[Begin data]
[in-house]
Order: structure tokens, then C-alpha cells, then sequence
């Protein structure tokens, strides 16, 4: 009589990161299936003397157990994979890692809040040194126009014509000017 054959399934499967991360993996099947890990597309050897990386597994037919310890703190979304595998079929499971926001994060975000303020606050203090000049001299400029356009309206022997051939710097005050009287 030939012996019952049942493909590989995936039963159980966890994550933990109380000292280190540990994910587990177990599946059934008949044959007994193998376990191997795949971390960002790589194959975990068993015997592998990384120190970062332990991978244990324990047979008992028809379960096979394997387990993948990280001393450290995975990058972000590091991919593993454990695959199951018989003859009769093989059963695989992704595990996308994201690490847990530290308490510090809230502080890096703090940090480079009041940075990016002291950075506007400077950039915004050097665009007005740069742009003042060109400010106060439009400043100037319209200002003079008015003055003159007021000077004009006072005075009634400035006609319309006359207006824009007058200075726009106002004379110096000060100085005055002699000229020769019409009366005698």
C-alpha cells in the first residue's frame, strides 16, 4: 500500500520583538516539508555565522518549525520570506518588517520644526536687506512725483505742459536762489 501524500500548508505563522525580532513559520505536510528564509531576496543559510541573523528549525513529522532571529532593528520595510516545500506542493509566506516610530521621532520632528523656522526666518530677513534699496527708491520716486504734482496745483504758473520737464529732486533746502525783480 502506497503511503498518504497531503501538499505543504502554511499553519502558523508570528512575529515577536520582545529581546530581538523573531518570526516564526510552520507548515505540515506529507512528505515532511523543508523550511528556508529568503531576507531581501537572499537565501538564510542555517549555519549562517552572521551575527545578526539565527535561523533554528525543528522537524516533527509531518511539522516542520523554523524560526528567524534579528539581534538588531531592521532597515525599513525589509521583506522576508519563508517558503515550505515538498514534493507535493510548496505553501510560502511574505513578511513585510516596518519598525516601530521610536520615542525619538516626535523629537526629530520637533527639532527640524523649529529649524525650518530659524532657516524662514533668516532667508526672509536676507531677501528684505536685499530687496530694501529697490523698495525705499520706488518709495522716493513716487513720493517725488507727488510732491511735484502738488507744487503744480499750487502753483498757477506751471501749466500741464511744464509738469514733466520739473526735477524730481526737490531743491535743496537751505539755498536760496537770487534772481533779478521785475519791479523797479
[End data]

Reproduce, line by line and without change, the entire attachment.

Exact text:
[in-house]
Order: structure tokens, then C-alpha cells, then sequence
């Protein structure tokens, strides 16, 4: 009589990161299936003397157990994979890692809040040194126009014509000017 054959399934499967991360993996099947890990597309050897990386597994037919310890703190979304595998079929499971926001994060975000303020606050203090000049001299400029356009309206022997051939710097005050009287 030939012996019952049942493909590989995936039963159980966890994550933990109380000292280190540990994910587990177990599946059934008949044959007994193998376990191997795949971390960002790589194959975990068993015997592998990384120190970062332990991978244990324990047979008992028809379960096979394997387990993948990280001393450290995975990058972000590091991919593993454990695959199951018989003859009769093989059963695989992704595990996308994201690490847990530290308490510090809230502080890096703090940090480079009041940075990016002291950075506007400077950039915004050097665009007005740069742009003042060109400010106060439009400043100037319209200002003079008015003055003159007021000077004009006072005075009634400035006609319309006359207006824009007058200075726009106002004379110096000060100085005055002699000229020769019409009366005698």
C-alpha cells in the first residue's frame, strides 16, 4: 500500500520583538516539508555565522518549525520570506518588517520644526536687506512725483505742459536762489 501524500500548508505563522525580532513559520505536510528564509531576496543559510541573523528549525513529522532571529532593528520595510516545500506542493509566506516610530521621532520632528523656522526666518530677513534699496527708491520716486504734482496745483504758473520737464529732486533746502525783480 502506497503511503498518504497531503501538499505543504502554511499553519502558523508570528512575529515577536520582545529581546530581538523573531518570526516564526510552520507548515505540515506529507512528505515532511523543508523550511528556508529568503531576507531581501537572499537565501538564510542555517549555519549562517552572521551575527545578526539565527535561523533554528525543528522537524516533527509531518511539522516542520523554523524560526528567524534579528539581534538588531531592521532597515525599513525589509521583506522576508519563508517558503515550505515538498514534493507535493510548496505553501510560502511574505513578511513585510516596518519598525516601530521610536520615542525619538516626535523629537526629530520637533527639532527640524523649529529649524525650518530659524532657516524662514533668516532667508526672509536676507531677501528684505536685499530687496530694501529697490523698495525705499520706488518709495522716493513716487513720493517725488507727488510732491511735484502738488507744487503744480499750487502753483498757477506751471501749466500741464511744464509738469514733466520739473526735477524730481526737490531743491535743496537751505539755498536760496537770487534772481533779478521785475519791479523797479